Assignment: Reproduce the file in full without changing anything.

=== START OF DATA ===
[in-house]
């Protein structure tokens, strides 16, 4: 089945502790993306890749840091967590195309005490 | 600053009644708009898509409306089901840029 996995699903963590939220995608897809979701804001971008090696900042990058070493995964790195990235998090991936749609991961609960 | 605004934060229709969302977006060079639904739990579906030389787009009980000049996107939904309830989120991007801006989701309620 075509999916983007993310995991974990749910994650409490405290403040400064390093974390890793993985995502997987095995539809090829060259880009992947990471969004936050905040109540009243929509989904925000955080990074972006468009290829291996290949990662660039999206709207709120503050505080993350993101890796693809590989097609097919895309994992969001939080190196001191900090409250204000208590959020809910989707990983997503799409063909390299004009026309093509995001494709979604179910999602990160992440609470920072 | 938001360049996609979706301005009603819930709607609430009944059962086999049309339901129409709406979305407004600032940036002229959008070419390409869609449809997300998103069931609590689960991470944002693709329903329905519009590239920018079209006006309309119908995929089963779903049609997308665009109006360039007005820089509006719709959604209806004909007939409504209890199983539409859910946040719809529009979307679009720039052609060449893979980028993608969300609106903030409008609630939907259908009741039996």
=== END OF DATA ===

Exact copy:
[in-house]
């Protein structure tokens, strides 16, 4: 089945502790993306890749840091967590195309005490 | 600053009644708009898509409306089901840029 996995699903963590939220995608897809979701804001971008090696900042990058070493995964790195990235998090991936749609991961609960 | 605004934060229709969302977006060079639904739990579906030389787009009980000049996107939904309830989120991007801006989701309620 075509999916983007993310995991974990749910994650409490405290403040400064390093974390890793993985995502997987095995539809090829060259880009992947990471969004936050905040109540009243929509989904925000955080990074972006468009290829291996290949990662660039999206709207709120503050505080993350993101890796693809590989097609097919895309994992969001939080190196001191900090409250204000208590959020809910989707990983997503799409063909390299004009026309093509995001494709979604179910999602990160992440609470920072 | 938001360049996609979706301005009603819930709607609430009944059962086999049309339901129409709406979305407004600032940036002229959008070419390409869609449809997300998103069931609590689960991470944002693709329903329905519009590239920018079209006006309309119908995929089963779903049609997308665009109006360039007005820089509006719709959604209806004909007939409504209890199983539409859910946040719809529009979307679009720039052609060449893979980028993608969300609106903030409008609630939907259908009741039996």